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Measurement and Standards Issues in Nanobiotechnology

For Immediate Release: December 22, 2005

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Contact: Michael Baum

The National Institute of Standards and Technology (NIST) will co-host a workshop to discuss needed measurement technologies and standards in the rapidly evolving field of nanoscale biotechnology at Rice University (Houston, Texas) on Jan. 19, 2006.

The convergence of nanotechnology—with its focus on synthesizing materials and devices, and controlling their properties on an atomic scale—and biotechnology has opened up a broad landscape of potential applications and issues in medicine, basic research, manufacturing, and materials science. Nanoparticles and nano-structured materials are being studied for new methods of drug delivery and targeting therapeutic agents, for improving contrast and detection levels in medical imaging, and for basic research on the structure and dynamics of biomolecules. Manufacturers studying nanotechnologies are concerned with basic issues of safe materials handling and scale-up.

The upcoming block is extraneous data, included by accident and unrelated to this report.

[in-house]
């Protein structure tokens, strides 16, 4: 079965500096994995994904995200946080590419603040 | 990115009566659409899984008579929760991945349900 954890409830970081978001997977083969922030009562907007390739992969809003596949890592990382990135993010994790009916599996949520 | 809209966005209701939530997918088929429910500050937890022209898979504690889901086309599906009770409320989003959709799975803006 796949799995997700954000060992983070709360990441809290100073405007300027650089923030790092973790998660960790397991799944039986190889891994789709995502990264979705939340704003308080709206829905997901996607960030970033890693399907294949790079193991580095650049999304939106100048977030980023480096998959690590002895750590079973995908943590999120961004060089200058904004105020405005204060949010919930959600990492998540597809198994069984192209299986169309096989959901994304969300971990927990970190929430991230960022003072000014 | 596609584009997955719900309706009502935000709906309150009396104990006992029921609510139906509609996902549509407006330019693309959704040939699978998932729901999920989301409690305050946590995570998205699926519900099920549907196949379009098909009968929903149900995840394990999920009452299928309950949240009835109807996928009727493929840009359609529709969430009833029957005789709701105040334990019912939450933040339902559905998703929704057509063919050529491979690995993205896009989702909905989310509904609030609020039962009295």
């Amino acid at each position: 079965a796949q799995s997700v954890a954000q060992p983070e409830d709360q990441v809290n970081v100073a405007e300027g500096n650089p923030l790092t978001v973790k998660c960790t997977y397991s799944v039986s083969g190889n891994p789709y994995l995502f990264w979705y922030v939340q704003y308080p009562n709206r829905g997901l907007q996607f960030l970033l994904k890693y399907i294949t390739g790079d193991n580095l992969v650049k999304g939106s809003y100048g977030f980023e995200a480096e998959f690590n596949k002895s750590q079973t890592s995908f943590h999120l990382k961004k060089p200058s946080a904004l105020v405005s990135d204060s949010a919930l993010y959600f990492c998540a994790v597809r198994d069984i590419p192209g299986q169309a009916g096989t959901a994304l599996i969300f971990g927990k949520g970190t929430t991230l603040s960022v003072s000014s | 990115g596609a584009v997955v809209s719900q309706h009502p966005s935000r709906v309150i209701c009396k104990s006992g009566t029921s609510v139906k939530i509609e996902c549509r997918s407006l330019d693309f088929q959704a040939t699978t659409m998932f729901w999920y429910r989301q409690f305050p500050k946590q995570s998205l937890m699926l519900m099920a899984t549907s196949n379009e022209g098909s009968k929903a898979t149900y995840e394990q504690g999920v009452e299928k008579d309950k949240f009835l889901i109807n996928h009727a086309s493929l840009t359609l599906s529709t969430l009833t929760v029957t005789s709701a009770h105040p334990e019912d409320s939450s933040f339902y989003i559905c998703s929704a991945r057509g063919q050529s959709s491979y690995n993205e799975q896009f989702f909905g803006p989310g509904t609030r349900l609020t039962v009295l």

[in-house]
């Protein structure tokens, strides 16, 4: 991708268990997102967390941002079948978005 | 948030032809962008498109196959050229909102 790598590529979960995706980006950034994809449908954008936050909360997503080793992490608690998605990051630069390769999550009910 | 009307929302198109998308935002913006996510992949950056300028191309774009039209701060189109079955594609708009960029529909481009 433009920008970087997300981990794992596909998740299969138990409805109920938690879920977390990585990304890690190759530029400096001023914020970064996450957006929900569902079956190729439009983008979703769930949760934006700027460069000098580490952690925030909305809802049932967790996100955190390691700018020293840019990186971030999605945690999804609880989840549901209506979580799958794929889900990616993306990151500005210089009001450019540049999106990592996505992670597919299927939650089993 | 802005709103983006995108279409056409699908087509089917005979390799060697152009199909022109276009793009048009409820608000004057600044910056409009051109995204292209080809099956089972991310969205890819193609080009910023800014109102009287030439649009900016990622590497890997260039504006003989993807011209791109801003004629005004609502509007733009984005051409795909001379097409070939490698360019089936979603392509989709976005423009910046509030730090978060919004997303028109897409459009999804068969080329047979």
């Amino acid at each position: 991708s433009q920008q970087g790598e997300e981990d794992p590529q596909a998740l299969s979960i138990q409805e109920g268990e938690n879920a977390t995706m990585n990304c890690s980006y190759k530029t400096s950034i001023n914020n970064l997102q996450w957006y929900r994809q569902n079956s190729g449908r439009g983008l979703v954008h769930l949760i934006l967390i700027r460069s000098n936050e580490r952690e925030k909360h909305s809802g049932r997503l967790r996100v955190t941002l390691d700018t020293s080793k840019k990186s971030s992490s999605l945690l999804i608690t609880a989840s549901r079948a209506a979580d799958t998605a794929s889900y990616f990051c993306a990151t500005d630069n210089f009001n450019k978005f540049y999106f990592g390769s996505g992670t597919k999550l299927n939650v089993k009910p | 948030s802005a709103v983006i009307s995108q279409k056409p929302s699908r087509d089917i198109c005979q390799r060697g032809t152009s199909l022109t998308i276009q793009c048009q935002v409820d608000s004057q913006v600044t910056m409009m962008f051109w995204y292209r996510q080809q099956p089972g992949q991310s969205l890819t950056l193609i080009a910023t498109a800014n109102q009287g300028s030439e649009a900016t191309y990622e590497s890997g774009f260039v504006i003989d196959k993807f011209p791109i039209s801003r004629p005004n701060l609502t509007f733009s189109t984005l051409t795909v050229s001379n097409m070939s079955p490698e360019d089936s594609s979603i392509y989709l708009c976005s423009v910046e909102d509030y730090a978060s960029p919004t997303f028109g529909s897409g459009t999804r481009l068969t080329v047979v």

The January workshop will seek to identify the most critical measurement and standards needs in this diverse and important new area of technology. The U.S. Measurement System (USMS) Workshop on Measurement and Standards Needs in NanoBiotechnology is sponsored by NIST, The Alliance for NanoHealth, Battelle, Richard E. Smalley Institute for Nanoscale Science and Technology (Rice), Center for Nanoscale Science and Technology (Rice), the departments of Defense and Energy, BioHouston, Environmental Protection Agency, ASTM International, Gulf Coast Consortium, Food and Drug Administration, Office of Naval Research, National Cancer Institute, Nanotechnology Characterization Laboratory (NCI), and Ben Franklin Technology Partners of Pennsylvania.

Registration information is available at http://cohesion.rice.edu/centersandinst/cnst/conference.cfm. There is a $50 registration fee.

The workshop is one of a series on the U.S. Measurement System (USMS) sponsored by NIST to assess and document the nation's priority measurement and measurement-related standards needs for technological innovation, U.S. industrial competitiveness, safety and security, and quality of life.